The exhibition In the Light of the Garden introduces the work of two Spanish masters in the context of the light and color emanating from their gardens—a vibrant source of inspiration in their final creative periods. Joaquín Sorolla (Spanish, b. 1863−1923) designed the garden at his home, now the Sorolla Museum in Madrid, between 1909 and 1911, conceiving of it as a reflection of his own creativity and a work of art in itself. Art and nature became one in this private place of inspiration and retreat. For Sorolla, as for the other artists of the time, the garden was part of the realm of the senses.
Almost half a century later, in 1964, Esteban Vicente (American, born Spain, 1903 ̶ 2001) and his wife Harriet acquired a Dutch colonial-style farmhouse in Bridgehampton, New York, on Long Island, where he set up a studio for painting in an 18th-c. barn on the property and cultivated a beautiful garden, an ever-changing field of color.
In the Light of the Garden is presented in collaboration with the Museo de Arte Contemporáneo Esteban Vicente in Segovia, Ana Doldán de Cáceres, Director. The presentation at the Parrish Art Museum, organized by Chief Curator Alicia Longwell, is supported by the Harriet and Esteban Vicente Foundation.
Joaquín Sorolla (b. 1863, Valencia, Spain – d. 1923, Madrid, Spain) excelled in the painting of portraits, landscapes, and monumental works of social and historical themes. His most typical works are characterized by a dexterous representation of the people and landscape under the bright sunlight of Spain and sunlit water.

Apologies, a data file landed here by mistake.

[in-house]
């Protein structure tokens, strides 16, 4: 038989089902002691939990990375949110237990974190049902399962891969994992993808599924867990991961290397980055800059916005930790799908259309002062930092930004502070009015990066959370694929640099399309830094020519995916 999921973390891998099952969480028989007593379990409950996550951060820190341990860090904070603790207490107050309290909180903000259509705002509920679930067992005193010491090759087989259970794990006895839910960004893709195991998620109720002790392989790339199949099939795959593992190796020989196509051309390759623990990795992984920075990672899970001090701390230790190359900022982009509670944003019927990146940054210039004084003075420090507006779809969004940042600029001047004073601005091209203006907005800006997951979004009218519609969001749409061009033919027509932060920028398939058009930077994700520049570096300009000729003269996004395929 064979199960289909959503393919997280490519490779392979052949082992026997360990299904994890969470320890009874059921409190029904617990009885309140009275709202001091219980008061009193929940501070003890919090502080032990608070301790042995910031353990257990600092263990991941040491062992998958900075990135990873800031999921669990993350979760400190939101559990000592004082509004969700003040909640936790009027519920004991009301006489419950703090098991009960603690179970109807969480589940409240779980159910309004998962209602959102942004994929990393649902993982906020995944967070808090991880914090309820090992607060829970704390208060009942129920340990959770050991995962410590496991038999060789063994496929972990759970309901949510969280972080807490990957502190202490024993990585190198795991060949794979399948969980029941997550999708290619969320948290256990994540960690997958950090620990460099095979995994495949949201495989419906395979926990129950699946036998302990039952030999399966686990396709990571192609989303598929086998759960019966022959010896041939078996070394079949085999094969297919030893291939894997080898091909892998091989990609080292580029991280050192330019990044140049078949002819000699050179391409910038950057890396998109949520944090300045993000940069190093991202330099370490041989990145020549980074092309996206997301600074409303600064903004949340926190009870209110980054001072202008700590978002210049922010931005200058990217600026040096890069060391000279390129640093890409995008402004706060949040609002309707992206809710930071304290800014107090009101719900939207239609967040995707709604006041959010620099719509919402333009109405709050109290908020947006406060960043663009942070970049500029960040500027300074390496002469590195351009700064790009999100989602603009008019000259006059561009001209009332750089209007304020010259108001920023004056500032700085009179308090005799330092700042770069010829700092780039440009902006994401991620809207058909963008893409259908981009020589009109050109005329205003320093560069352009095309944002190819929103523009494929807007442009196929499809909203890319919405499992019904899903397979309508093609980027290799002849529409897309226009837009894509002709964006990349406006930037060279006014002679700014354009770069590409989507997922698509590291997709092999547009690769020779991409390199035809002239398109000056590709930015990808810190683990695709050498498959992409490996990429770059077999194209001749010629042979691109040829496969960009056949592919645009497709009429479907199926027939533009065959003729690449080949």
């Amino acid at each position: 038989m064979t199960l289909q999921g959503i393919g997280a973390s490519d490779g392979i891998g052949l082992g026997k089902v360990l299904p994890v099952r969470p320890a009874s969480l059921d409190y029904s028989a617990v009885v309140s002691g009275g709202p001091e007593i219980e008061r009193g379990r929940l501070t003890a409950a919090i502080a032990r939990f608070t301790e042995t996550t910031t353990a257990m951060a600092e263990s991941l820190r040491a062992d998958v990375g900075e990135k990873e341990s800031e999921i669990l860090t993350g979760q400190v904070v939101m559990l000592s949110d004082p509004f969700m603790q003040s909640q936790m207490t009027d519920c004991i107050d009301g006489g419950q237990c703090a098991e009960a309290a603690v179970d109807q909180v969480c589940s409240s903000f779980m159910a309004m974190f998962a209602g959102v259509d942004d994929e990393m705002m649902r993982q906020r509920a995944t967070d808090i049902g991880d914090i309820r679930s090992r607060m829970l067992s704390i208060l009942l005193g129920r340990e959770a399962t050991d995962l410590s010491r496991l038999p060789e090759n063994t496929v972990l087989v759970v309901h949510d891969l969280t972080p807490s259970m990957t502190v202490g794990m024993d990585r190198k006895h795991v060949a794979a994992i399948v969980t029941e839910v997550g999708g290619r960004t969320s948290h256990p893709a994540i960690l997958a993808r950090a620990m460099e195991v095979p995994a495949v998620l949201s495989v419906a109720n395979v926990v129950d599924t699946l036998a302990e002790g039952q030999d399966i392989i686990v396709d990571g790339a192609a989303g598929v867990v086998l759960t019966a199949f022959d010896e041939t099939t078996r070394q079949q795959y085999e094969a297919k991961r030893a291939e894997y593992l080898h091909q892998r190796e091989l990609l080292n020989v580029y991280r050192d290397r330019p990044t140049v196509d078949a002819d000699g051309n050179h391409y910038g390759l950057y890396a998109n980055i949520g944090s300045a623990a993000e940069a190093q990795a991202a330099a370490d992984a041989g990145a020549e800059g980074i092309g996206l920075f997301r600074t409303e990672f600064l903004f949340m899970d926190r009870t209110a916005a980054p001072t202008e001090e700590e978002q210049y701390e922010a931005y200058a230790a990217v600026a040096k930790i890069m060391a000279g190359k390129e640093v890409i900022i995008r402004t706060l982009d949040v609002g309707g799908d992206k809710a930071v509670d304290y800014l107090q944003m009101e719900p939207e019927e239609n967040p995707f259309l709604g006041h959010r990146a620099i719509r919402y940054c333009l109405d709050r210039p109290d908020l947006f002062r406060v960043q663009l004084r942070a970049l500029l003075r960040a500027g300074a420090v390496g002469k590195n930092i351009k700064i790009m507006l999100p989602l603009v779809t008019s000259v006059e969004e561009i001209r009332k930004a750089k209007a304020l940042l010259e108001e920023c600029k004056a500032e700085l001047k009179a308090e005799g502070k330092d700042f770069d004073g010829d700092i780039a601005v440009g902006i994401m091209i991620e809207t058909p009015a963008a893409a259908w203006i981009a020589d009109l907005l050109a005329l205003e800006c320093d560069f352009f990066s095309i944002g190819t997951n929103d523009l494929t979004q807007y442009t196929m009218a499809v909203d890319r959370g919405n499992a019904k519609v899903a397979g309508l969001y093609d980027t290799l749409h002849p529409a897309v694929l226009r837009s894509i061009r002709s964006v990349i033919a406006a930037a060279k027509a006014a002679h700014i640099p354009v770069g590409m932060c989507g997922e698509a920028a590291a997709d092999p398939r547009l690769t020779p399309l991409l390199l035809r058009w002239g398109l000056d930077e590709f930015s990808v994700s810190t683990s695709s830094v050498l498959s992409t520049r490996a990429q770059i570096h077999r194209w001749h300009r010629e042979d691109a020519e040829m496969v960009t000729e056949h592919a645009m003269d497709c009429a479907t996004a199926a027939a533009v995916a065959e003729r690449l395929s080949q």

In the course of his painting career, he went on to produce a broad array of portraits, landscapes, historical works, and genre painting. His work is often remembered for the bright sunlight impression and innovative spirit that it conveyed to the 19th century gloomy atmosphere in Spain. Sorolla’s paintings were above all conveyed by vigorous brushwork and use of vivid colors, which helped to make him a leading impressionism representative in the region.
Nevertheless, while he was mainly celebrated for Plein-air painting featuring seashore and beach scenes, he was also good at producing historical works, landscapes, and outstanding portraits. Besides engaging in easel-painting, Joaquin was a master illusionist who managed to complete numerous mural paintings.
Esteban Vicente (b. 1903, Turégano, Spain – d. 2001, Bridgehampton, NY) was a Spanish-born American artist, and a leading figure in the first generation of Abstract Expressionists. He is best known for his collages and paintings, which demonstrate his virtuosity at manipulating form and color.
In 1936, Vicente immigrated to New York City and quickly found a place in its burgeoning art scene. His studio was on the same floor as Willem de Kooning’s on Tenth Street, and he became friends with Jackson Pollock, Mark Rothko, and Franz Kline. These associations, together with the resolutely abstract nature of his work, confirmed his status as a formidable first-generation Abstract Expressionist. While his contemporaries emphasized gesture in their work, however, Vicente focused more on color, producing ethereal paintings of abstract shapes in vivid, complementary hues.
Vicente refined his gestural style of painting and collage to reflect a more reductive approach that employed vibrant color harmonies and contrasts. He sought control and order in his work, rejecting the idea of the unconscious as an artistic guide, a notion embraced by some of his contemporaries. Instead, his carefully constructed mature compositions were evocative, dramatic, and nuanced. Thinly applied pigments and spare collage elements created works defined by light and structure. Vicente approached each artwork not as a single, discrete piece, but as a facet of his oeuvre.